ARM Faces a Boardroom Revolt as It Seeks to Remove the CEO of Its Chinese Joint Venture
ARM, the British silicon ship designer backed by SoftBank (TYO:9984), is currently embroiled in a nail-biting boardroom conflict, equipped with an equally appropriate dramatic flareup.
To wit, ARM issued a statement on Wednesday, disclosing that the board of its Chinese joint venture – ARM China – has approved the removal of the incumbent chairman and CEO, Allen Wu. Bear in mind that the British chip designer was purchased by the Japanese behemoth, SoftBank, in 2016 for £24.3 billion. ARM currently holds a 49 percent stake in its Chinese JV, with a consortium of investors led by the Chinese equity fund, Hopu Investment, retaining the residual 51 percent stake.
However, just hours after the initial statement by ARM, its Chinese JV issued a contradictory statement on Weibo, reiterating that Allen Wu “continues to serve as its CEO” and that ARM China was operating as usual. The statement went on to note that:
“[Arm China is] an independent legal entity registered in China according to the law”
The statement continued:
“[ARM China is] currently operating normally and its support and services to Chinese customers [...] continues as always.”
ARM then retaliated by issuing a joint statement with Hopu Investment, accusing Wu of conflict of interest and violating employee rules. The statement further disclosed that a pertinent investigation was conducted after a whistleblower, bolstered by a number of current and former employees, alleged “serious irregularities”.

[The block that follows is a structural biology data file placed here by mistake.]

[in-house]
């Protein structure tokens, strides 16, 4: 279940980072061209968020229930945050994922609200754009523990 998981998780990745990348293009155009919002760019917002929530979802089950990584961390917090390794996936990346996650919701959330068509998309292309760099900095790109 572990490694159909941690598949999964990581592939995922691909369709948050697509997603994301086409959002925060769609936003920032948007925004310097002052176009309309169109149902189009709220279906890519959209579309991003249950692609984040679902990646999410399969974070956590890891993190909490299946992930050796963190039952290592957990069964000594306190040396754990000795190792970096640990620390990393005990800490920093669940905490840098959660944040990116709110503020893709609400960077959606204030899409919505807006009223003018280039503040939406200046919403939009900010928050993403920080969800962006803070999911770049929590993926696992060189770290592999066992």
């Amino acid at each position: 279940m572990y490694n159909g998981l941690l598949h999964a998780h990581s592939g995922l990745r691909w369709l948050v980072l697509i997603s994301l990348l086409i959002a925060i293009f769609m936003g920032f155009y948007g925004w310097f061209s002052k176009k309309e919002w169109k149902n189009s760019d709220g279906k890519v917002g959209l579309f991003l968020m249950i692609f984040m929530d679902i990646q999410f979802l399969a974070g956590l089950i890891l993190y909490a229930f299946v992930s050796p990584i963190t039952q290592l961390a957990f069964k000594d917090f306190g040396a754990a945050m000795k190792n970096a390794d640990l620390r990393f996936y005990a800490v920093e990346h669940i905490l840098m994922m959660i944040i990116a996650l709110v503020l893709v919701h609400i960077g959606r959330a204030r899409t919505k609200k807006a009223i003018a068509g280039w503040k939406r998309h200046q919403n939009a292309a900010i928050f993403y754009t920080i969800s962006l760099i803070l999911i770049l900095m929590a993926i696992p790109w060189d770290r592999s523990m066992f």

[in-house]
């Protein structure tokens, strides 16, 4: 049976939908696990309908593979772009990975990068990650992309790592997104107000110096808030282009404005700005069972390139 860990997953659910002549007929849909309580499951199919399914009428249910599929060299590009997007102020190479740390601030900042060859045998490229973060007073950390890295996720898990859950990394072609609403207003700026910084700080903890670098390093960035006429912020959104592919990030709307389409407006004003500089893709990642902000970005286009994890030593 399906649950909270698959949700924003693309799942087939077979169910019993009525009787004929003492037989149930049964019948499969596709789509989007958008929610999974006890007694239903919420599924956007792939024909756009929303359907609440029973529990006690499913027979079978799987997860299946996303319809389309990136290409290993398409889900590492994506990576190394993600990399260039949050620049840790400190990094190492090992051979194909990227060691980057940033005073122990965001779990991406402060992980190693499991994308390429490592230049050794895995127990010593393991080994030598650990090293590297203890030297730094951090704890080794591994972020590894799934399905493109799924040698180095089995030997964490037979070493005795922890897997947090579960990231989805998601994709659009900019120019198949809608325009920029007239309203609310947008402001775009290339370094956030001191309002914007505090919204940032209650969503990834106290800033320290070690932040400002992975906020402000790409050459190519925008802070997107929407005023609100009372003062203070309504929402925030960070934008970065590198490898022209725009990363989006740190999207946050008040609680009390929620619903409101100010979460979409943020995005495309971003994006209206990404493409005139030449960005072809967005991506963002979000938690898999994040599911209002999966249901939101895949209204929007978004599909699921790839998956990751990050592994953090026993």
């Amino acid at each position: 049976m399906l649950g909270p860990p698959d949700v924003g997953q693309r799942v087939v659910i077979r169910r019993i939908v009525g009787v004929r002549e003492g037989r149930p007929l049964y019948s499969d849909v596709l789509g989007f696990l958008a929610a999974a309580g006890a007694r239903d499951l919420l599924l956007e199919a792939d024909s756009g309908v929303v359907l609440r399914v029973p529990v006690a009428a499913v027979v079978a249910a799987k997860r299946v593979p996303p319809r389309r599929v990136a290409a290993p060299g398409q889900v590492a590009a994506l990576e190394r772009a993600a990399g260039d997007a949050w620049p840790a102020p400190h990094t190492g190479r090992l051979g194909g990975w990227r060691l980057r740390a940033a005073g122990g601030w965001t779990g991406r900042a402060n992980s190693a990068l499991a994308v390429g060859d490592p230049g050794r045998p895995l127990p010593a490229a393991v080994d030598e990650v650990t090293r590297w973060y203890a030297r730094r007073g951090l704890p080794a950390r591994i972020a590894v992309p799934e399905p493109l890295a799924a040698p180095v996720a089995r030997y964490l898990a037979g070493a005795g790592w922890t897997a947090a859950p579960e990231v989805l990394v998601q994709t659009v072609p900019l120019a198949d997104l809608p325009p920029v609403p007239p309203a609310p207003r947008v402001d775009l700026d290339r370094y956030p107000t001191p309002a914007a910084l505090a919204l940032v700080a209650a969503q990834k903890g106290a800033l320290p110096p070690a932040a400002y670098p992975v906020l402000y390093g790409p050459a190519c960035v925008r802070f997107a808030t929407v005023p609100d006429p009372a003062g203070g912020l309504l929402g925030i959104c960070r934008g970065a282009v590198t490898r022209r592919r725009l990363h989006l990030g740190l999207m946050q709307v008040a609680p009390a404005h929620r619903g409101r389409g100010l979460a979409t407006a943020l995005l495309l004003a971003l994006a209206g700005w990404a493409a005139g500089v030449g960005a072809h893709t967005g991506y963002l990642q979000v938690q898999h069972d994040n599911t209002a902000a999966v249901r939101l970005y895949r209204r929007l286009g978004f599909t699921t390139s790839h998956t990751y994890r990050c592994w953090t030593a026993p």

As a refresher, the crux of the allegations against Wu pertain to his dealings beyond ARM, as per the reporting by Financial Times [linked]. Moreover, as per the internal sources, Mr. Wu had been privately urged by ARM to tender resignation but he refused to comply with the directive.
Due to “conflicts of interest” and violation of employee handbook rules, a decision was taken to remove Mr. Wu. The ARM statement went on to note:
“The board believes that removing Mr. Wu is the most ethical and responsible decision to ensure Arm China’s long-term stability and business prospects.”
In additional context, Allen Wu is a U.S. citizen and has led ARM’s Chinese operations since 2014. He went on to become the head of the chip designer's Chinese JV in 2018. Of course, this escalating boardroom conflict has shed fresh limelight on ARM China that has been reeling from allegations of facilitating intellectual property transfers to the Asian giant. Since 2018, ARM China has undergone rapid expansion, currently employing around 600 people. The venture acts as a primary licensing channel between ARM’s UK operations and a plethora of Chinese customers, including the embattled Chinese giant Huawei. Due to its intricate relations with Huawei, the chip designer has come under the purview of strict U.S. export controls vis-à-vis the Chinese tech giant.
We reported earlier in 2019 that SoftBank was mulling re-listing ARM on the stock exchange in order to raise much-needed cash. The Japanese giant is reportedly pursuing a 2023 timeline for the IPO.
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